All About Coffee!
Am I obsessive about coffee?
No, I don’t think so. Fussy, yes... but I’m not the first person to be fussy about making coffee at home! Drinking fresh coffee is a real joy, but drinking stale coffee ain’t and, once exposed to air, coffee goes stale incredibly quickly. Beans typically last only a few days before they are stale and tasteless – bad news at home where only small quantities get used per day.
I make coffee about 3 or 4 times every day – more if I have visitors – so the procedure has become a ritual with a few more steps than most people take to keep the cost low and the quality high. I don’t have an expensive high-end domestic or commercial-level espresso machine – I have a low-end domestic machine (Click photo, right – [X] to close) – but I do enjoy café-quality coffee at home, and at a reasonable price.
Even with excellent espresso equipment, it is quite possible to make awful coffee! Here are some tips I have picked up over the past decade or so:
The 1, 2, 3 of making great coffee at home: Not a perfect solution, but good enough to satisfy a fuss-pot like me. Here are the 3 main issues:
Main Issue #1. ALWAYS buy good quality beans.
- I buy only high altitude-grown Colombian beans, grown close to 2000m altitude in the Sierra Nevada mountains, but any high altitude growing area close to the Equator would be acceptable. High altitude Arabica beans, especially single-source beans, not a blend, are more expensive – growing slowly, crop yields are low, but they have less bitter aftertaste. I find ‘Italian-Blends’, which have Robusta beans mixed with the Arabica, too bitter.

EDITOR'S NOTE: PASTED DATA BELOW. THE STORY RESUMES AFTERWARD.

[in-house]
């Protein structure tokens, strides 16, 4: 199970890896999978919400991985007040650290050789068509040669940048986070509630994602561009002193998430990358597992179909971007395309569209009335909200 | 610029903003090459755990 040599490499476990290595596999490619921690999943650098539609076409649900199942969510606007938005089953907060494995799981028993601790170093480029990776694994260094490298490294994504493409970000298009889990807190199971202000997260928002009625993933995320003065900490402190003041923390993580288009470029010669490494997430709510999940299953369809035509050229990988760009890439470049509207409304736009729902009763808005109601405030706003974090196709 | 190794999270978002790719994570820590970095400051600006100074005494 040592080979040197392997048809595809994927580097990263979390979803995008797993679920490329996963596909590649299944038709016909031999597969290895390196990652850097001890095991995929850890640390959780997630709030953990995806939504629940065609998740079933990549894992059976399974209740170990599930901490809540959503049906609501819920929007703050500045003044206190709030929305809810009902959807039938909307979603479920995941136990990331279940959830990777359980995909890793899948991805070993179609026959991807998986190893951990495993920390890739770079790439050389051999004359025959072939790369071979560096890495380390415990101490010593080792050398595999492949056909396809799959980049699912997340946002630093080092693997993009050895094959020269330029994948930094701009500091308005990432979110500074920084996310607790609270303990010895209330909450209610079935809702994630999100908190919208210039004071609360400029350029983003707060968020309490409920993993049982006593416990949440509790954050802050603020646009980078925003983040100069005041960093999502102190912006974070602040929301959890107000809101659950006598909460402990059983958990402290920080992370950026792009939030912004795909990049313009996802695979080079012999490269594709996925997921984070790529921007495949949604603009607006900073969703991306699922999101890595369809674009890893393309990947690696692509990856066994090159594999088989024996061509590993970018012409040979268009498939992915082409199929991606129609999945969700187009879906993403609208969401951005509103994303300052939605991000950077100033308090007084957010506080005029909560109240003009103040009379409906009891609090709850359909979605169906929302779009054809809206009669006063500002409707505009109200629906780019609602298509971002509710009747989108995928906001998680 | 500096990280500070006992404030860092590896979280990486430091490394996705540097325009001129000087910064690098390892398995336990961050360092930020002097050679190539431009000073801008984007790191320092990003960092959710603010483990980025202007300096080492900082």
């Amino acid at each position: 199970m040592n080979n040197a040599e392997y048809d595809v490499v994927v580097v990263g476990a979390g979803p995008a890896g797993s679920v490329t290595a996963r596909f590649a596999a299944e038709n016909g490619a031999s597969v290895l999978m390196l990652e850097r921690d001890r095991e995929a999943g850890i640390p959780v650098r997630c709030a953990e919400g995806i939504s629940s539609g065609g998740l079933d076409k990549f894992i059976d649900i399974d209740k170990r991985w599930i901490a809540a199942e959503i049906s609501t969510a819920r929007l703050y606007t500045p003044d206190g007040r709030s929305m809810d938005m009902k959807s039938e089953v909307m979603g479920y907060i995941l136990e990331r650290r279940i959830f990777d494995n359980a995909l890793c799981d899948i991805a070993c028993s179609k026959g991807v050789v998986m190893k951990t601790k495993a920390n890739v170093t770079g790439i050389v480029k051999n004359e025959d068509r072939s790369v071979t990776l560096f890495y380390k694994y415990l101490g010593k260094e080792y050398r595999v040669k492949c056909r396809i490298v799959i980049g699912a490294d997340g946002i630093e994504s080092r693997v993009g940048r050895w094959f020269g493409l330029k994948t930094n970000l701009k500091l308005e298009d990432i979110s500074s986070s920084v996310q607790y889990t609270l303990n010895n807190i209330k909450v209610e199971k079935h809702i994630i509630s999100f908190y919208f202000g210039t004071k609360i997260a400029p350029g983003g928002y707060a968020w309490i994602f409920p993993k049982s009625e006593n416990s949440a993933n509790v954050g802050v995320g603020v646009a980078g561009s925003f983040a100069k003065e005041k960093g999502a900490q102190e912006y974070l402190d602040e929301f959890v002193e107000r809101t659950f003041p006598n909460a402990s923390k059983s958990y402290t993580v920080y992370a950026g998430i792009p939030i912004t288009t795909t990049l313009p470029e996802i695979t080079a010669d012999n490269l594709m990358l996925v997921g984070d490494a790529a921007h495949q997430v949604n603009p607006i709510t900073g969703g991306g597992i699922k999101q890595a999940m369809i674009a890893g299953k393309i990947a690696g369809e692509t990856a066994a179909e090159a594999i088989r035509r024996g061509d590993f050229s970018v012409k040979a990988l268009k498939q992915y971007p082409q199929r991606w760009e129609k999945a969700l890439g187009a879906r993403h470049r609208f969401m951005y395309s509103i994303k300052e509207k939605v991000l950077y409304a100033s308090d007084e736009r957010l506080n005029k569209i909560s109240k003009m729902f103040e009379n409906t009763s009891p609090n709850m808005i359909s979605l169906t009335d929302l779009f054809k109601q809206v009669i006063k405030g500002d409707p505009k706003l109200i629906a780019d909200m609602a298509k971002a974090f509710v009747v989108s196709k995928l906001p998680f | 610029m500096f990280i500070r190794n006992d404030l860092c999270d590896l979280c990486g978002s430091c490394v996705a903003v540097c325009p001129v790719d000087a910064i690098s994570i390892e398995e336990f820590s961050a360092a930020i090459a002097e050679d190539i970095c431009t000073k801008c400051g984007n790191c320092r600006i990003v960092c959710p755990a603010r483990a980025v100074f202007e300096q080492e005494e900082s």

Main Issue #2. ALWAYS store beans in a completely airless environment. Purpose-made coffee-cans or bags are hermetically sealed with one-way valves to allow gases (mostly carbon dioxide) from the roasting process out but no air in. If there is ANY air inside them, the beans oxidize, and quickly go stale despite being inside a sealed container. The major cause of staleness for home users is that beans can’t be used fast enough after opening a bag.
- I buy sealed 1kg bags of beans online, so my order is roasted and delivered within a few days of ordering... much fresher than store-bought beans.
- ...once I crack the seal on a 1kg bag I immediately completely fill two hermetically-sealing coffee-cans (each about 400g). Being brim-full, with no air inside, those cans will stay fairly fresh...
- ...and the 200g left over goes into a plastic zip-lock sandwich bag – the ‘slider’ type of bag, not the finger-pinch type. To make coffee, I scoop beans from the sandwich bag, then roll up the bag to squeeze air out before resealing it. When I open a can, that fills two zip-lock bags. This can-&-bag technique is simple, but it works!!
Main Issue #3. ALWAYS freshly-grind beans immediately before making coffee.